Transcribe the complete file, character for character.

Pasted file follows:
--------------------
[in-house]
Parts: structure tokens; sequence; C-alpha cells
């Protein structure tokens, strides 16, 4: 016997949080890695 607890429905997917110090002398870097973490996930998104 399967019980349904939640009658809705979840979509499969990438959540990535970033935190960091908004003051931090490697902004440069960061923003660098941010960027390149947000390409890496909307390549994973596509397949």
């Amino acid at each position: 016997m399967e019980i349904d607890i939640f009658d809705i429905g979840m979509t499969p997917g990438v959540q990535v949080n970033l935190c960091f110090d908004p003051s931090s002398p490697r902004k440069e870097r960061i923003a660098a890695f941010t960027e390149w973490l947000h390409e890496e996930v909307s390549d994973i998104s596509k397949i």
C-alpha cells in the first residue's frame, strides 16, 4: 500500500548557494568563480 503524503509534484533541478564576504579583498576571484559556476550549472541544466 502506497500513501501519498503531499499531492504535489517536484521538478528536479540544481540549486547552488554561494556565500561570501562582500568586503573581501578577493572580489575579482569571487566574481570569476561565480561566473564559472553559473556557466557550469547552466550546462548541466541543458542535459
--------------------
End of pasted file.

[in-house]
Parts: structure tokens; sequence; C-alpha cells
């Protein structure tokens, strides 16, 4: 016997949080890695 607890429905997917110090002398870097973490996930998104 399967019980349904939640009658809705979840979509499969990438959540990535970033935190960091908004003051931090490697902004440069960061923003660098941010960027390149947000390409890496909307390549994973596509397949």
């Amino acid at each position: 016997m399967e019980i349904d607890i939640f009658d809705i429905g979840m979509t499969p997917g990438v959540q990535v949080n970033l935190c960091f110090d908004p003051s931090s002398p490697r902004k440069e870097r960061i923003a660098a890695f941010t960027e390149w973490l947000h390409e890496e996930v909307s390549d994973i998104s596509k397949i």
C-alpha cells in the first residue's frame, strides 16, 4: 500500500548557494568563480 503524503509534484533541478564576504579583498576571484559556476550549472541544466 502506497500513501501519498503531499499531492504535489517536484521538478528536479540544481540549486547552488554561494556565500561570501562582500568586503573581501578577493572580489575579482569571487566574481570569476561565480561566473564559472553559473556557466557550469547552466550546462548541466541543458542535459